DOVER-FOXCROFT, Maine — Most Maine communities and their public safety departments either have completed or are well on their way to complying with the federally required changeover from wide-band to narrow-band communications, which will provide more airspace for radio traffic.

The Federal Communications Commission has mandated that all emergency providers upgrade their equipment from wide band to narrow band by Jan. 1, 2013. The requirement also affects private contractors, businesses and schools that use two-way radios or pagers that are licensed for radio traffic.

“I feel that we’re in pretty good shape, we’re getting there,” Robert McAleer, director of the Maine Emergency Management Agency, said Wednesday. “There are a lot of people that are working to get us to where we need to be.”

The state is moving ahead steadily to upgrade its equipment, according to McAleer. He said the state radio system is being rebuilt and a number of communications towers are going up to handle the changeover. The Maine State Communication Network Project, commonly called MSCommNet, is expected to cost $50 million.

Counties also are doing a good job and some are further ahead than others, according to McAleer.

Piscataquis County intends to make the changeover on April 1, 2012, which will provide county officials enough time to work out any problems, Tom Capraro, the county’s Emergency Management Agency deputy director, said recently.

Capraro and Tim Iverson Jr., the county’s EMA director, have been working aggressively with public safety organizations and communities in the county to update the radio equipment for the changeover, which one state official last year likened to adding a third lane to a two-way highway.

Over the months, an inventory of all the equipment used by Piscataquis County fire, police, and public works departments and town offices was conducted and the pair worked to help communities identify which equipment was and was not compliant. Radios and pagers manufactured after 1997 might already be narrow-bandable, according to Capraro.  Also early in the process, the pair obtained what state and federal grants they could to help purchase new radios and pagers.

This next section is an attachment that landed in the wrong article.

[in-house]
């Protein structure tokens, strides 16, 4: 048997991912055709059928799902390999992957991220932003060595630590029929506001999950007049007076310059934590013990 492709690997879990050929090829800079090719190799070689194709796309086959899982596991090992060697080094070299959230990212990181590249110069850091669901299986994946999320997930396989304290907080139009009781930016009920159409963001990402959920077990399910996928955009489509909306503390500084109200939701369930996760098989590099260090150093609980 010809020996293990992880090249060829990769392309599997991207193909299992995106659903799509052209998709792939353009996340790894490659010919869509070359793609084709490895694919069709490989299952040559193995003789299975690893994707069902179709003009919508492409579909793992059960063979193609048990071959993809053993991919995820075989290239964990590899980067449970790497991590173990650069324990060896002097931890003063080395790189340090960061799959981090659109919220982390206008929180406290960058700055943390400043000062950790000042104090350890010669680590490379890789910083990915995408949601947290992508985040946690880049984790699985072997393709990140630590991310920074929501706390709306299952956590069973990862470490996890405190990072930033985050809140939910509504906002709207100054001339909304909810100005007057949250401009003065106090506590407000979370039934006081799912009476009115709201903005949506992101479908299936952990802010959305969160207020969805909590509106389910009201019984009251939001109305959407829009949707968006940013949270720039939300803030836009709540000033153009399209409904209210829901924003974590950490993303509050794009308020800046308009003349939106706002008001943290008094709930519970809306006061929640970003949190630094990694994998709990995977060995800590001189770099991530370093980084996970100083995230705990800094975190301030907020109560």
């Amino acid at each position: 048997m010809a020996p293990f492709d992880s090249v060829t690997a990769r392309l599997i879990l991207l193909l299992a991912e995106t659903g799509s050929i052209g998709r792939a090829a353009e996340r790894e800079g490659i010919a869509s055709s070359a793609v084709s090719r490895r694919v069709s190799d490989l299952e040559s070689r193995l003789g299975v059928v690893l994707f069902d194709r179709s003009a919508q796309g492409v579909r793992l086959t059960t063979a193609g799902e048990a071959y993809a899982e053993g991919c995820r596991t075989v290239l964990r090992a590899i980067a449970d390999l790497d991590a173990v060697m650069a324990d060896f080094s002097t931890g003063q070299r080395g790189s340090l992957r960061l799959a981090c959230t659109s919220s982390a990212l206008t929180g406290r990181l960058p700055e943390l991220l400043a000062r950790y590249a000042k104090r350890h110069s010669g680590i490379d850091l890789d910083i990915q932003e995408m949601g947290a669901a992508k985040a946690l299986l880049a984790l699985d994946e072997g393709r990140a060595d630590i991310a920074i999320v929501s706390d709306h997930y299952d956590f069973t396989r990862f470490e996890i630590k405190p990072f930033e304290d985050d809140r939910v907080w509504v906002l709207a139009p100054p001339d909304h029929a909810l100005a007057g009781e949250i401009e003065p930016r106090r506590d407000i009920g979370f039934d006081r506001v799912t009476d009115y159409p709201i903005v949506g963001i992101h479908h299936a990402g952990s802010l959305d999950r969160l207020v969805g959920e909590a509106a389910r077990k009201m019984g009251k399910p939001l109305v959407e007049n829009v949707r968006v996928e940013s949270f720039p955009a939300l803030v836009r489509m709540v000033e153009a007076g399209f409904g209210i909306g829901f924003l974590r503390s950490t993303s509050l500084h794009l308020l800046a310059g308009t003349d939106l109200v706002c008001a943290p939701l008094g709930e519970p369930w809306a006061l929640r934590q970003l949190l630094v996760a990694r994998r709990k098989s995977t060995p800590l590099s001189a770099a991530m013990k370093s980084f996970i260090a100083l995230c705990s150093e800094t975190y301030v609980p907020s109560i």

“The county is in very good shape,” Capraro said, adding that work now is under way to get the radios and pagers reprogrammed, which costs about $30 to $50 for each unit.

A survey done about a year ago roughly estimated the changeover cost for the 16 counties at $4.5 million, according to McAleer. Since that time, the state has sent a lot of money received from the federal government for radio communication upgrades to the counties to reduce the cost.

What troubles McAleer is that there are still some smaller communities which are not yet compliant with the National Incident Management System, or NIMS, which guides both governmental and nongovernmental organizations in the protection of the public and responses to incidents. The system involves the adoption of an emergency plan and training to carry it out, he said. Communities that have not embraced NIMS are ineligible for federal funds to help with the upgrade.

To make the changeover, emergency responders and the private sector must change their licenses with the FCC, and that could take as long as a year. McAleer said it takes less time to obtain the narrow-band frequency license than it does to increase the power of radios or an antenna.

“People keep asking, ‘Well, are they going to push the deadline back, that January 1, 2013, deadline?’ and we see absolutely no indication of that,” McAleer said.

For any group or town found in violation of the law, the FCC can issue a cease-and-desist order, which means the provider would not be allowed to operate on the frequency. Failure to comply with the order could result in fines of up to $10,000.